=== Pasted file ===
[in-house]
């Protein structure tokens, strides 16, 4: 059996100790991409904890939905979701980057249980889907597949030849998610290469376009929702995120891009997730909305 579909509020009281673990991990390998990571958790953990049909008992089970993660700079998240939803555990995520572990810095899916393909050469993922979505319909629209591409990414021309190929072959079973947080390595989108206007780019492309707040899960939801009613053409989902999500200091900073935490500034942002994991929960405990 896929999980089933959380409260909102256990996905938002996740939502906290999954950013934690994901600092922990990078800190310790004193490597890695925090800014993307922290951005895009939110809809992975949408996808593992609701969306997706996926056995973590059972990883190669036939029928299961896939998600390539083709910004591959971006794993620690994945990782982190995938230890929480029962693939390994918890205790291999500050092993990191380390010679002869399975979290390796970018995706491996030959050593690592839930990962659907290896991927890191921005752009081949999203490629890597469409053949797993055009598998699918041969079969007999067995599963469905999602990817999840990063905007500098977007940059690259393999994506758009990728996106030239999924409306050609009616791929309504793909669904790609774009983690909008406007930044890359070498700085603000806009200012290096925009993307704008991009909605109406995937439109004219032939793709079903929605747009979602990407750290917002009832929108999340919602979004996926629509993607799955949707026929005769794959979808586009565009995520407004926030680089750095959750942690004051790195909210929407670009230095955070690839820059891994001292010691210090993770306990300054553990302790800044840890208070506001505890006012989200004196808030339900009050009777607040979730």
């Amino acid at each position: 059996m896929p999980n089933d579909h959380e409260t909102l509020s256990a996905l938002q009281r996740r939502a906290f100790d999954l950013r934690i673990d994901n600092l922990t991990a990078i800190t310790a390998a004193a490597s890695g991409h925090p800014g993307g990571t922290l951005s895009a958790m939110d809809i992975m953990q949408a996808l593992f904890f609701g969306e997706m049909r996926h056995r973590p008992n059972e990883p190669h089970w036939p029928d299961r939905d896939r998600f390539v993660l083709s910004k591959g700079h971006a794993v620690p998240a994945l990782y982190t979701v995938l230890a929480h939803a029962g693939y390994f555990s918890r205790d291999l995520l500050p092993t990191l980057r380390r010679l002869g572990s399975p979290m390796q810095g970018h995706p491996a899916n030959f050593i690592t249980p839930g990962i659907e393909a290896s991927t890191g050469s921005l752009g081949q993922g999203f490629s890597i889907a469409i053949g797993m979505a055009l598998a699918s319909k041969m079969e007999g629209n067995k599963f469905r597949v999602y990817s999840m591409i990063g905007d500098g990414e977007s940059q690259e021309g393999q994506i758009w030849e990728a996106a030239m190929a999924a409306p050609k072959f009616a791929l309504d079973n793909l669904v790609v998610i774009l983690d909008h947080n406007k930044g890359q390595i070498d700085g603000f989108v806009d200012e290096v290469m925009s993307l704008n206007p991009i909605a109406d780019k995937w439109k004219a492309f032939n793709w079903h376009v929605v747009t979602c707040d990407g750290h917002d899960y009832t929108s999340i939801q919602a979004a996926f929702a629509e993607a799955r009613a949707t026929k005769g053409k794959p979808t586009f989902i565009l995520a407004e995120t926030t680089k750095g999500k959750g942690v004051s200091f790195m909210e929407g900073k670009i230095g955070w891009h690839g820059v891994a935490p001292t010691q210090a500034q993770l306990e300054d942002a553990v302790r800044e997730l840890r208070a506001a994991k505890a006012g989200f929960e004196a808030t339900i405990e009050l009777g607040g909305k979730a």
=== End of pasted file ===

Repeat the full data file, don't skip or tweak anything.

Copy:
[in-house]
């Protein structure tokens, strides 16, 4: 059996100790991409904890939905979701980057249980889907597949030849998610290469376009929702995120891009997730909305 579909509020009281673990991990390998990571958790953990049909008992089970993660700079998240939803555990995520572990810095899916393909050469993922979505319909629209591409990414021309190929072959079973947080390595989108206007780019492309707040899960939801009613053409989902999500200091900073935490500034942002994991929960405990 896929999980089933959380409260909102256990996905938002996740939502906290999954950013934690994901600092922990990078800190310790004193490597890695925090800014993307922290951005895009939110809809992975949408996808593992609701969306997706996926056995973590059972990883190669036939029928299961896939998600390539083709910004591959971006794993620690994945990782982190995938230890929480029962693939390994918890205790291999500050092993990191380390010679002869399975979290390796970018995706491996030959050593690592839930990962659907290896991927890191921005752009081949999203490629890597469409053949797993055009598998699918041969079969007999067995599963469905999602990817999840990063905007500098977007940059690259393999994506758009990728996106030239999924409306050609009616791929309504793909669904790609774009983690909008406007930044890359070498700085603000806009200012290096925009993307704008991009909605109406995937439109004219032939793709079903929605747009979602990407750290917002009832929108999340919602979004996926629509993607799955949707026929005769794959979808586009565009995520407004926030680089750095959750942690004051790195909210929407670009230095955070690839820059891994001292010691210090993770306990300054553990302790800044840890208070506001505890006012989200004196808030339900009050009777607040979730």
């Amino acid at each position: 059996m896929p999980n089933d579909h959380e409260t909102l509020s256990a996905l938002q009281r996740r939502a906290f100790d999954l950013r934690i673990d994901n600092l922990t991990a990078i800190t310790a390998a004193a490597s890695g991409h925090p800014g993307g990571t922290l951005s895009a958790m939110d809809i992975m953990q949408a996808l593992f904890f609701g969306e997706m049909r996926h056995r973590p008992n059972e990883p190669h089970w036939p029928d299961r939905d896939r998600f390539v993660l083709s910004k591959g700079h971006a794993v620690p998240a994945l990782y982190t979701v995938l230890a929480h939803a029962g693939y390994f555990s918890r205790d291999l995520l500050p092993t990191l980057r380390r010679l002869g572990s399975p979290m390796q810095g970018h995706p491996a899916n030959f050593i690592t249980p839930g990962i659907e393909a290896s991927t890191g050469s921005l752009g081949q993922g999203f490629s890597i889907a469409i053949g797993m979505a055009l598998a699918s319909k041969m079969e007999g629209n067995k599963f469905r597949v999602y990817s999840m591409i990063g905007d500098g990414e977007s940059q690259e021309g393999q994506i758009w030849e990728a996106a030239m190929a999924a409306p050609k072959f009616a791929l309504d079973n793909l669904v790609v998610i774009l983690d909008h947080n406007k930044g890359q390595i070498d700085g603000f989108v806009d200012e290096v290469m925009s993307l704008n206007p991009i909605a109406d780019k995937w439109k004219a492309f032939n793709w079903h376009v929605v747009t979602c707040d990407g750290h917002d899960y009832t929108s999340i939801q919602a979004a996926f929702a629509e993607a799955r009613a949707t026929k005769g053409k794959p979808t586009f989902i565009l995520a407004e995120t926030t680089k750095g999500k959750g942690v004051s200091f790195m909210e929407g900073k670009i230095g955070w891009h690839g820059v891994a935490p001292t010691q210090a500034q993770l306990e300054d942002a553990v302790r800044e997730l840890r208070a506001a994991k505890a006012g989200f929960e004196a808030t339900i405990e009050l009777g607040g909305k979730a």